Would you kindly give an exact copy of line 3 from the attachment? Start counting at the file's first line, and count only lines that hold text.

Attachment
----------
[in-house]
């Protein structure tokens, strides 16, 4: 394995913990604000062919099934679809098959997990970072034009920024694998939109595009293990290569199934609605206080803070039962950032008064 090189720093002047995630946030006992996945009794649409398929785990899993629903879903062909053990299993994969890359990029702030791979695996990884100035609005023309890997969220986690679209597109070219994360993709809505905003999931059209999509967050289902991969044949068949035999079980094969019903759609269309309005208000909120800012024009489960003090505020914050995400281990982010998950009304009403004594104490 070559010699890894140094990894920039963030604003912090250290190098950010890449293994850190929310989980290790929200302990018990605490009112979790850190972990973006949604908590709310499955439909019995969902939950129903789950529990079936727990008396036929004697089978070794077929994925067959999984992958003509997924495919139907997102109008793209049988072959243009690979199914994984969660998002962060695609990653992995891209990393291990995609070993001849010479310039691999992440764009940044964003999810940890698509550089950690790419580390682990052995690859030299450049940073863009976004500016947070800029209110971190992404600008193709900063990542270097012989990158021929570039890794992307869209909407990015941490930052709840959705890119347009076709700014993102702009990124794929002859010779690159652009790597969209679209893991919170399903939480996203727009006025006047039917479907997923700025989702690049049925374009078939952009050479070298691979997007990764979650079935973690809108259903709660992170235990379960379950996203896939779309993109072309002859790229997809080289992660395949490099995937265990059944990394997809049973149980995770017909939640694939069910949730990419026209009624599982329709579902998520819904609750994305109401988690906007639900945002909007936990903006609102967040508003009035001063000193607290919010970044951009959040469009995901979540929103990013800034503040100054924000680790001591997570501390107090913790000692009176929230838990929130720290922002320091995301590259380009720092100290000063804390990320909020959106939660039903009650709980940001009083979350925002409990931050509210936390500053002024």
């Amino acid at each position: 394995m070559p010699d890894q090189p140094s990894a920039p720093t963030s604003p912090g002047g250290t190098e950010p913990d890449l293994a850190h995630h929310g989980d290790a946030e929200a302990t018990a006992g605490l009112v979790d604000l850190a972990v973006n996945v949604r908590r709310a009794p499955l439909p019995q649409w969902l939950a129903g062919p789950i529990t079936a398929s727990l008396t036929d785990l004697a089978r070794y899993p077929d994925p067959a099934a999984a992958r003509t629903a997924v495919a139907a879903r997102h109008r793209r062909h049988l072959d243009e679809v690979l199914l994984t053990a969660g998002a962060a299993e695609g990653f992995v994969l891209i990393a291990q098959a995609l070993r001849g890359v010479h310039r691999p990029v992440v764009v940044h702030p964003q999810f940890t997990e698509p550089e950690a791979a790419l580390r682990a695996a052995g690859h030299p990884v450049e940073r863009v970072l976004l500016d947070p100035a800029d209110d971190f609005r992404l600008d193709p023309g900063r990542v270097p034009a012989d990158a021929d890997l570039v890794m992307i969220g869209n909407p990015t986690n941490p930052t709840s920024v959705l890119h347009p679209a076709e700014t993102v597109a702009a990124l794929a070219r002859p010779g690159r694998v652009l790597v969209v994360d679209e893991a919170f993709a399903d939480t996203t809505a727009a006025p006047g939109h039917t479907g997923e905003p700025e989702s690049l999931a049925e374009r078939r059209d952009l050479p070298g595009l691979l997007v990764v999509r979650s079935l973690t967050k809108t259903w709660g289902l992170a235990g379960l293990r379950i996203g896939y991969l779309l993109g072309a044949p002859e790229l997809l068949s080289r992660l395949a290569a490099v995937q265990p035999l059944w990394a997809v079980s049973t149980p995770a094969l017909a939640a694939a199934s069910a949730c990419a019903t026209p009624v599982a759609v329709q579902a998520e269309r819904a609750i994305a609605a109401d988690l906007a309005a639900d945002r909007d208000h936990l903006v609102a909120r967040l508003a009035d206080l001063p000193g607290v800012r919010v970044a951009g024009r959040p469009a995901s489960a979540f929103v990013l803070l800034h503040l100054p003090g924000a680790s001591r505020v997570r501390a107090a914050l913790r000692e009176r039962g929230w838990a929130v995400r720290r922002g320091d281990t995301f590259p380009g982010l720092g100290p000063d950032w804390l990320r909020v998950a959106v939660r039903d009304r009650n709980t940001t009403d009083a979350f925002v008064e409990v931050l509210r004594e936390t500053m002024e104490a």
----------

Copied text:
């Amino acid at each position: 394995m070559p010699d890894q090189p140094s990894a920039p720093t963030s604003p912090g002047g250290t190098e950010p913990d890449l293994a850190h995630h929310g989980d290790a946030e929200a302990t018990a006992g605490l009112v979790d604000l850190a972990v973006n996945v949604r908590r709310a009794p499955l439909p019995q649409w969902l939950a129903g062919p789950i529990t079936a398929s727990l008396t036929d785990l004697a089978r070794y899993p077929d994925p067959a099934a999984a992958r003509t629903a997924v495919a139907a879903r997102h109008r793209r062909h049988l072959d243009e679809v690979l199914l994984t053990a969660g998002a962060a299993e695609g990653f992995v994969l891209i990393a291990q098959a995609l070993r001849g890359v010479h310039r691999p990029v992440v764009v940044h702030p964003q999810f940890t997990e698509p550089e950690a791979a790419l580390r682990a695996a052995g690859h030299p990884v450049e940073r863009v970072l976004l500016d947070p100035a800029d209110d971190f609005r992404l600008d193709p023309g900063r990542v270097p034009a012989d990158a021929d890997l570039v890794m992307i969220g869209n909407p990015t986690n941490p930052t709840s920024v959705l890119h347009p679209a076709e700014t993102v597109a702009a990124l794929a070219r002859p010779g690159r694998v652009l790597v969209v994360d679209e893991a919170f993709a399903d939480t996203t809505a727009a006025p006047g939109h039917t479907g997923e905003p700025e989702s690049l999931a049925e374009r078939r059209d952009l050479p070298g595009l691979l997007v990764v999509r979650s079935l973690t967050k809108t259903w709660g289902l992170a235990g379960l293990r379950i996203g896939y991969l779309l993109g072309a044949p002859e790229l997809l068949s080289r992660l395949a290569a490099v995937q265990p035999l059944w990394a997809v079980s049973t149980p995770a094969l017909a939640a694939a199934s069910a949730c990419a019903t026209p009624v599982a759609v329709q579902a998520e269309r819904a609750i994305a609605a109401d988690l906007a309005a639900d945002r909007d208000h936990l903006v609102a909120r967040l508003a009035d206080l001063p000193g607290v800012r919010v970044a951009g024009r959040p469009a995901s489960a979540f929103v990013l803070l800034h503040l100054p003090g924000a680790s001591r505020v997570r501390a107090a914050l913790r000692e009176r039962g929230w838990a929130v995400r720290r922002g320091d281990t995301f590259p380009g982010l720092g100290p000063d950032w804390l990320r909020v998950a959106v939660r039903d009304r009650n709980t940001t009403d009083a979350f925002v008064e409990v931050l509210r004594e936390t500053m002024e104490a």